Harassment and obstruction

The British daily The Guardian revealed on 24 January 2003 that sports journalist Fred Varcoe was unfairly dismissed by the daily Japan Times on 4 July 2002 as a result of pressure from the South Korean authorities. The South Korean website OhmyNews launched a campaign against Varcoe after he alluded to Seoul prostitutes in a story a few weeks before the start of the football world cup. Varcoe's wife, a South Korean national, received death threats by e-mail. South Korean diplomats went to the headquarters of the Japan Times twice to demand sanctions against Varcoe. Among the reasons the newspaper gave for firing him was "insulting the honour of Korean women." Varcoe filed a complaint against the newspaper's management, which failed to stand up to the South Korean government's pressure.

The lower house of parliament passed a legislative package for the protection of privacy on 6 May. Drafted by the government, it had been debated since April and was very controversial. The government had been forced to rewrite it in 2002 because it was heavily criticised by the media and thrown out in a parliamentary vote. The new version only concerned popular magazines and books and no longer applied to news organisations (newspapers, news agencies, television and radio). The government also amended sections that provided for sentences of up to two years in prison for government employees who leaked confidential information to outsiders, especially journalists.

The upper house asked experts for their views in a hearing on 20 May. Well-known writer Saburo Shiroyama said: "The political class and senior officials reached an agreement that television and newspapers should not come under this bill with the aim of dividing the press... But they put magazine editors under this bill's control. That deprives many journalists and writers of their freedom of expression. That scares me." Japan Magazine Publishers Association spokesman Ryokichi Yama accused the press and political class of collusion: "The government controls TV stations thanks to the broadcasting law. The kisha club system controls print media journalists. Now the government has drafted this bill to control magazines."

Journalists' groups pointed out that the authorities drastically limited the ability of the media to cover entire chunks of political and economic life while Japan did not even have a freedom of information law. Junji Asano, the president of the popular magazine Toyo Keizai and chairman of the Japan Magazine Publishers Association warned of the dangers of the bill and the traditional media's complacency: "Newspapers and television in Japan are viewed by the establishment as belonging to the establishment. Politicians and officials are not afraid to talk to them. But the magazines are seen as an enemy and you can understand why this bill targets us. It is not democratic." The upper chamber passed the bill on 23 May. It remained only for the government to sign it into law.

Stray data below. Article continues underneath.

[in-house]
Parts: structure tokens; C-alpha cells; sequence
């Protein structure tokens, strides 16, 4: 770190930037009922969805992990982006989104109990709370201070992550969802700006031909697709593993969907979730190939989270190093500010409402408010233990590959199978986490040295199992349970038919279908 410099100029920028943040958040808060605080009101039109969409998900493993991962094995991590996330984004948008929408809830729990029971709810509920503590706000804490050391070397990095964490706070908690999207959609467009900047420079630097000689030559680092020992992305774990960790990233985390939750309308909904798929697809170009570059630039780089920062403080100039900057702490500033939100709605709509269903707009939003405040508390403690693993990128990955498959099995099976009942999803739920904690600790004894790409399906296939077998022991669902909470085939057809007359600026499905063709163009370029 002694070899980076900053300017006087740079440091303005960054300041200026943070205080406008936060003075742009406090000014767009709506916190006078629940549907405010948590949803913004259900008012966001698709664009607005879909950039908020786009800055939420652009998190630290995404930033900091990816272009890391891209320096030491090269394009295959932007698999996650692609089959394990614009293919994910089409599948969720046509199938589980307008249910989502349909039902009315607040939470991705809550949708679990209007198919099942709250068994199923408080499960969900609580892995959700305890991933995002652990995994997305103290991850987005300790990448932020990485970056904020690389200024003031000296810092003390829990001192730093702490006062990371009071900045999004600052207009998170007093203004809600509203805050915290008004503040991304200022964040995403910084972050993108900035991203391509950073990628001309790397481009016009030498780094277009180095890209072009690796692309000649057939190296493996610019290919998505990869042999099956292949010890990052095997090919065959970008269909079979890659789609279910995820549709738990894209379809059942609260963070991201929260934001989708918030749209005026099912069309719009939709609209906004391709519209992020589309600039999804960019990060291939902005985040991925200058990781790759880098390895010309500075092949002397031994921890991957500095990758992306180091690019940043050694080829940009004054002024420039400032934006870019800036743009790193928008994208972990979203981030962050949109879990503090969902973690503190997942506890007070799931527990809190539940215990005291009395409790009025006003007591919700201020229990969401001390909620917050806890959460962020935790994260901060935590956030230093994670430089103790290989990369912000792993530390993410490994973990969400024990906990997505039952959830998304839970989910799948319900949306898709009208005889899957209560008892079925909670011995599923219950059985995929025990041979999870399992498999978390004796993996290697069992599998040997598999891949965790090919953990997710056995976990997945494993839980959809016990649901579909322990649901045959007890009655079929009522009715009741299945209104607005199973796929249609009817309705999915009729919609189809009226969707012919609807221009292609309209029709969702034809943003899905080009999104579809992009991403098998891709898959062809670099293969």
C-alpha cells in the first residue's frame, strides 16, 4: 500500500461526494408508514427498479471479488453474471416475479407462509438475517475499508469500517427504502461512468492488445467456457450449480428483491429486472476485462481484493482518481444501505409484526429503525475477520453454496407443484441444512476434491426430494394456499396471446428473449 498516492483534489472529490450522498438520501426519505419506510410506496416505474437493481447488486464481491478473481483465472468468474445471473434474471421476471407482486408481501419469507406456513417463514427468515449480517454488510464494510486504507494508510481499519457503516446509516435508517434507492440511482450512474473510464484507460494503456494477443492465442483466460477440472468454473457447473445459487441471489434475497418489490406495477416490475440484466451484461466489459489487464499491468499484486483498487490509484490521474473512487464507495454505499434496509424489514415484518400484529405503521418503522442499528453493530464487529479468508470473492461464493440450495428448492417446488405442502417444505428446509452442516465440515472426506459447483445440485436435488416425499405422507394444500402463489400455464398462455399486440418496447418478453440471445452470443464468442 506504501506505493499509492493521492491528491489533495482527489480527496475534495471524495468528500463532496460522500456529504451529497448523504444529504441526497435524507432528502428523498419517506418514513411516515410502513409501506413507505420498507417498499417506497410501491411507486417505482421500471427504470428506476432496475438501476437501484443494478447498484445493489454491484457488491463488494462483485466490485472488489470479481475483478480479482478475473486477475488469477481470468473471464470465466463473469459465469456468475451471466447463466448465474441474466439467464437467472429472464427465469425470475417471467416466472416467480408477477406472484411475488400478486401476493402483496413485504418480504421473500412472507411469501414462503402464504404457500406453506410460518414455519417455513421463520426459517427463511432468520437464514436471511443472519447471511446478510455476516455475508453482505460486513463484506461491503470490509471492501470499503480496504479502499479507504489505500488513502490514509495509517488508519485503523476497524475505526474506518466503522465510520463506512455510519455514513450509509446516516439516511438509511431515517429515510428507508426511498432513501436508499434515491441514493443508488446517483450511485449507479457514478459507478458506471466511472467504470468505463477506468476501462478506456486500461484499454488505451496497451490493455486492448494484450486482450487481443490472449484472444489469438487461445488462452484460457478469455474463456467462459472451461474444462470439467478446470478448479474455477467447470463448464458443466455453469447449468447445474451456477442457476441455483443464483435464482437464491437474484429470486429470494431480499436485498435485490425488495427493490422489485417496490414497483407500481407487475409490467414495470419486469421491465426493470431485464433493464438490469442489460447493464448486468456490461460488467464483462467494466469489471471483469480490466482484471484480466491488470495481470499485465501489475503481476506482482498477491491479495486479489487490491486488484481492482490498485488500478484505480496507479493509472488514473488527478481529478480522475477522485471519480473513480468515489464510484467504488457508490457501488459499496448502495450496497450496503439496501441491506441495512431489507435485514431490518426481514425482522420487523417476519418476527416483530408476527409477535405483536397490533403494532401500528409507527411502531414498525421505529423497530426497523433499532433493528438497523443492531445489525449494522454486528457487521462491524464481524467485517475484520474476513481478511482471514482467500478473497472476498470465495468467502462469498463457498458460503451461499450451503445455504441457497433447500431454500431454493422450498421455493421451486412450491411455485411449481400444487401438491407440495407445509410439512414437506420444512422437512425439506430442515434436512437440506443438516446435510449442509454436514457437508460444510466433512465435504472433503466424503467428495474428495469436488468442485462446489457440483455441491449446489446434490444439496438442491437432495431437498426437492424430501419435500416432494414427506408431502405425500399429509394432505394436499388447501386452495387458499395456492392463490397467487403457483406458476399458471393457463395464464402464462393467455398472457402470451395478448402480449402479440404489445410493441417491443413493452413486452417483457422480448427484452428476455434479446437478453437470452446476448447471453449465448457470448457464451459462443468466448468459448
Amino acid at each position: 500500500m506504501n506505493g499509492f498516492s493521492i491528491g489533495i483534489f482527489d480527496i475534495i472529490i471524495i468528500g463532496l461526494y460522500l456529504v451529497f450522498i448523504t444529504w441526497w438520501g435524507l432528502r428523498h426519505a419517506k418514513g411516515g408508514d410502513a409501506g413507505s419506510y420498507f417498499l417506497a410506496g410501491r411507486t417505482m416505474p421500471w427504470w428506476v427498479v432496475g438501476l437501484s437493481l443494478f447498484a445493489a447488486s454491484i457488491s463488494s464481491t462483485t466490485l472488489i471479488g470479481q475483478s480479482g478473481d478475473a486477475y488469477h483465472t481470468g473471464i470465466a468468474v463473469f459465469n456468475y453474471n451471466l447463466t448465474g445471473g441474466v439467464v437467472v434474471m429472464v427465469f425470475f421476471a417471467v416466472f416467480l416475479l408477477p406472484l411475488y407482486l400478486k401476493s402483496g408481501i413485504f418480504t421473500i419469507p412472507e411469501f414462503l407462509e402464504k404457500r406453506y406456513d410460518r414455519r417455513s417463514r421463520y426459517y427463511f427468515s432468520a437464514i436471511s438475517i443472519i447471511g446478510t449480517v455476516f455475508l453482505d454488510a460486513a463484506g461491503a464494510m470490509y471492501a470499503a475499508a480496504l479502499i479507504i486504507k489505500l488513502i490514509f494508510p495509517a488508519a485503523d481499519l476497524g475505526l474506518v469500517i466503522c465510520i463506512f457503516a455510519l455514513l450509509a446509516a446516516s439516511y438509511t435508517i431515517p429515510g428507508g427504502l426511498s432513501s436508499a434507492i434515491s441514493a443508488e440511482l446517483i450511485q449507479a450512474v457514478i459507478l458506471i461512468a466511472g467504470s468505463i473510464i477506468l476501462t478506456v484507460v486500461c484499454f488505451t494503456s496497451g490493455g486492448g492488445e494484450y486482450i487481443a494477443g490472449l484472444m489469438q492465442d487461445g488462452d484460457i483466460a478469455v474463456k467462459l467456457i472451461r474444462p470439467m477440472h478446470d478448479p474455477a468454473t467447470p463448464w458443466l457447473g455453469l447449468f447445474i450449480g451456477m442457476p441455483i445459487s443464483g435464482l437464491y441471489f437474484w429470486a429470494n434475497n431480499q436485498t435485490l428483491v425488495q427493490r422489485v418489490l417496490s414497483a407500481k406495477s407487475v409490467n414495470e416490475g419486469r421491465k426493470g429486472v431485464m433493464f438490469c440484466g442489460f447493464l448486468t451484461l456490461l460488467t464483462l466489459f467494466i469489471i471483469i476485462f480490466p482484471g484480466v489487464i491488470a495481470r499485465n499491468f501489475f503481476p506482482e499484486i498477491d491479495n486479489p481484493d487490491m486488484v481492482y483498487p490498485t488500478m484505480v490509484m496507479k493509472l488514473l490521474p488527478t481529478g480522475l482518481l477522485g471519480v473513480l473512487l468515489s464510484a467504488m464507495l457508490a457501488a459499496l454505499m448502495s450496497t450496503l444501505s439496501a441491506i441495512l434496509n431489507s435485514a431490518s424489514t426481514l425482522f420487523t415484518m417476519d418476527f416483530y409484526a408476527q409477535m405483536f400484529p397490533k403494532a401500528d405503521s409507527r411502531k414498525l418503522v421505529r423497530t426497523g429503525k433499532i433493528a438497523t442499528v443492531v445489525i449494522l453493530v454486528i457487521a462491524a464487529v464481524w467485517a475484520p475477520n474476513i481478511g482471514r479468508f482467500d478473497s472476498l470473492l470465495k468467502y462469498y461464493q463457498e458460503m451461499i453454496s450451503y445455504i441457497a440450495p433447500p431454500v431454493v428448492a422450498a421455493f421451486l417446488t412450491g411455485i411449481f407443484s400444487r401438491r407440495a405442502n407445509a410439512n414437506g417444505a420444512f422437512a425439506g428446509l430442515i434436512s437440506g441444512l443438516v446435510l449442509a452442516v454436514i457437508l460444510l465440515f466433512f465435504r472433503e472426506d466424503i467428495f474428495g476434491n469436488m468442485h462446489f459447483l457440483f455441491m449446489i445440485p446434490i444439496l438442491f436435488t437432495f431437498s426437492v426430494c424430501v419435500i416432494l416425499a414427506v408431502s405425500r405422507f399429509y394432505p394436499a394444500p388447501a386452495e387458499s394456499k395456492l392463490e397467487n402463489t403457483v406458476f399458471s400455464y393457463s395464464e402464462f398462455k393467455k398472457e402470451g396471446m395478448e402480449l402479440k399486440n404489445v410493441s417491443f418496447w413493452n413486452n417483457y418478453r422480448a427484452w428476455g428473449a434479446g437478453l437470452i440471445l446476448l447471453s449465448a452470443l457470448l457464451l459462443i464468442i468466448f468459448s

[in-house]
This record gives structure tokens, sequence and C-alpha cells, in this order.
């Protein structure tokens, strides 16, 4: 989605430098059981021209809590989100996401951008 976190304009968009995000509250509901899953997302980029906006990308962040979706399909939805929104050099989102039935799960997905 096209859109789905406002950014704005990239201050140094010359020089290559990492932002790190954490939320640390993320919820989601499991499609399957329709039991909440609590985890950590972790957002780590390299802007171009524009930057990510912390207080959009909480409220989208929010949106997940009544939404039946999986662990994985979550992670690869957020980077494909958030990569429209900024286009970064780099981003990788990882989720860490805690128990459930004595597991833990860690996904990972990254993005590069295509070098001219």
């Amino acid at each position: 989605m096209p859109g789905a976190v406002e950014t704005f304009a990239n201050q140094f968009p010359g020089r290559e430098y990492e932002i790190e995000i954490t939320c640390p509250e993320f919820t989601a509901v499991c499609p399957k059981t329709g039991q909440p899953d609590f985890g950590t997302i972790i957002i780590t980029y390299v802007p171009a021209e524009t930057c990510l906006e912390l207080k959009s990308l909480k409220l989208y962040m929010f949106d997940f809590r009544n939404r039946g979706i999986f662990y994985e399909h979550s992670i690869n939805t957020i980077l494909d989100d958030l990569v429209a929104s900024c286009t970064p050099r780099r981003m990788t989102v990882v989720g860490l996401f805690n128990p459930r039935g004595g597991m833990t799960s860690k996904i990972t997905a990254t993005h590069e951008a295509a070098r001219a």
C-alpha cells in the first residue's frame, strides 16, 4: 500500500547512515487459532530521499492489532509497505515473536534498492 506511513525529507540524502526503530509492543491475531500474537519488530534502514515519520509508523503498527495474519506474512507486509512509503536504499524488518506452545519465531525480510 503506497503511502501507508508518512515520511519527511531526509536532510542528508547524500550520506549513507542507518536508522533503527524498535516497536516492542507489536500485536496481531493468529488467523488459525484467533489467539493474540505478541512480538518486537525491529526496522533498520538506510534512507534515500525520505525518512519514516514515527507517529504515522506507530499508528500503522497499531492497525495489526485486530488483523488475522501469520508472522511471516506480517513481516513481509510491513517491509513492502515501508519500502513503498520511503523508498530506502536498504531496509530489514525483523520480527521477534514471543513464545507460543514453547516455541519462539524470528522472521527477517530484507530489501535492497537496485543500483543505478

To protest against the law, opposition parties drafted a counter-proposal aimed at "protecting individual freedom." It would have banned the government and private sector companies from keeping "sensitive" information about the views or beliefs of individuals, their social circumstances, place of birth or ethnic origin. Prime Minister Koizumi rejected the criticism and the opposition proposals.

The Soka Gakkai sect continued to harass independent journalist Masao Okkotsu, the editor of the fortnightly news magazine Forum 21. This sect, which can count on powerful financial and political allies including the Komeito party (a member of the ruling coalition), has on several occasions displayed a lack of tolerance toward Japanese and foreign journalists who have independently investigated its activities. The sect owns some ten publications including the daily Komei Shimbun, with a circulation of two million, but it has brought at least five lawsuits against Okkutsu.